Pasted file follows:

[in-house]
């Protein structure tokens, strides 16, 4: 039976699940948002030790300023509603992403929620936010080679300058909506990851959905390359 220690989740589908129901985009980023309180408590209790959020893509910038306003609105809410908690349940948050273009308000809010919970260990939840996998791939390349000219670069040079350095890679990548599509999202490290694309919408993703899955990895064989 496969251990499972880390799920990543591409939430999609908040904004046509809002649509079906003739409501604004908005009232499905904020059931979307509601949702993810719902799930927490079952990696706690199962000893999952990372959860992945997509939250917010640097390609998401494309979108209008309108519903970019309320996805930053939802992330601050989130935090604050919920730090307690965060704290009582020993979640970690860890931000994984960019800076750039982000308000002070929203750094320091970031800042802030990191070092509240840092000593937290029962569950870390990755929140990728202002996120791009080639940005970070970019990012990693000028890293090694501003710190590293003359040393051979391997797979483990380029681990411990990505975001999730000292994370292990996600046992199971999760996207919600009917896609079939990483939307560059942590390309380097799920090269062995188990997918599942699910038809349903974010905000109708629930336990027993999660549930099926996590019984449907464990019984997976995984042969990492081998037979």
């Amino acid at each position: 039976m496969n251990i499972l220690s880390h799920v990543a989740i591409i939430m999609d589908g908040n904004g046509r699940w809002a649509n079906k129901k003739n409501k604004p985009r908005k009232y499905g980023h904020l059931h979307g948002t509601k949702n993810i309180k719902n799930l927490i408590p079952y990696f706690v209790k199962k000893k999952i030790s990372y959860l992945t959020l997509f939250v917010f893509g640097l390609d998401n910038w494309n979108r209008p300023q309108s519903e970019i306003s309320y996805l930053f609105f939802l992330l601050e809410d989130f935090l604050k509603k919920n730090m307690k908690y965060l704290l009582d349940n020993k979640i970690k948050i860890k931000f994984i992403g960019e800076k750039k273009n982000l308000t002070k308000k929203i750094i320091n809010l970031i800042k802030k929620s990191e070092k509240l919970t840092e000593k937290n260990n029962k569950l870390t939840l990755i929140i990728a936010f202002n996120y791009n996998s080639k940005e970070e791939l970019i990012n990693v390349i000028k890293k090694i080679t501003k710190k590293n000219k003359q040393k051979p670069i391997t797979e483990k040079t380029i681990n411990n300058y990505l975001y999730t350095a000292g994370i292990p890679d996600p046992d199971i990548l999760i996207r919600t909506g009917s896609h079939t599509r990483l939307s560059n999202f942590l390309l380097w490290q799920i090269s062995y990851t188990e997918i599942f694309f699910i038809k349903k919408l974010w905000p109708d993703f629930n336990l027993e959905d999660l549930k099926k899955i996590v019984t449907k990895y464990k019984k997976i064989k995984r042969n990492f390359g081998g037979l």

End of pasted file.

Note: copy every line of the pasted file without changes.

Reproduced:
[in-house]
């Protein structure tokens, strides 16, 4: 039976699940948002030790300023509603992403929620936010080679300058909506990851959905390359 220690989740589908129901985009980023309180408590209790959020893509910038306003609105809410908690349940948050273009308000809010919970260990939840996998791939390349000219670069040079350095890679990548599509999202490290694309919408993703899955990895064989 496969251990499972880390799920990543591409939430999609908040904004046509809002649509079906003739409501604004908005009232499905904020059931979307509601949702993810719902799930927490079952990696706690199962000893999952990372959860992945997509939250917010640097390609998401494309979108209008309108519903970019309320996805930053939802992330601050989130935090604050919920730090307690965060704290009582020993979640970690860890931000994984960019800076750039982000308000002070929203750094320091970031800042802030990191070092509240840092000593937290029962569950870390990755929140990728202002996120791009080639940005970070970019990012990693000028890293090694501003710190590293003359040393051979391997797979483990380029681990411990990505975001999730000292994370292990996600046992199971999760996207919600009917896609079939990483939307560059942590390309380097799920090269062995188990997918599942699910038809349903974010905000109708629930336990027993999660549930099926996590019984449907464990019984997976995984042969990492081998037979």
């Amino acid at each position: 039976m496969n251990i499972l220690s880390h799920v990543a989740i591409i939430m999609d589908g908040n904004g046509r699940w809002a649509n079906k129901k003739n409501k604004p985009r908005k009232y499905g980023h904020l059931h979307g948002t509601k949702n993810i309180k719902n799930l927490i408590p079952y990696f706690v209790k199962k000893k999952i030790s990372y959860l992945t959020l997509f939250v917010f893509g640097l390609d998401n910038w494309n979108r209008p300023q309108s519903e970019i306003s309320y996805l930053f609105f939802l992330l601050e809410d989130f935090l604050k509603k919920n730090m307690k908690y965060l704290l009582d349940n020993k979640i970690k948050i860890k931000f994984i992403g960019e800076k750039k273009n982000l308000t002070k308000k929203i750094i320091n809010l970031i800042k802030k929620s990191e070092k509240l919970t840092e000593k937290n260990n029962k569950l870390t939840l990755i929140i990728a936010f202002n996120y791009n996998s080639k940005e970070e791939l970019i990012n990693v390349i000028k890293k090694i080679t501003k710190k590293n000219k003359q040393k051979p670069i391997t797979e483990k040079t380029i681990n411990n300058y990505l975001y999730t350095a000292g994370i292990p890679d996600p046992d199971i990548l999760i996207r919600t909506g009917s896609h079939t599509r990483l939307s560059n999202f942590l390309l380097w490290q799920i090269s062995y990851t188990e997918i599942f694309f699910i038809k349903k919408l974010w905000p109708d993703f629930n336990l027993e959905d999660l549930k099926k899955i996590v019984t449907k990895y464990k019984k997976i064989k995984r042969n990492f390359g081998g037979l």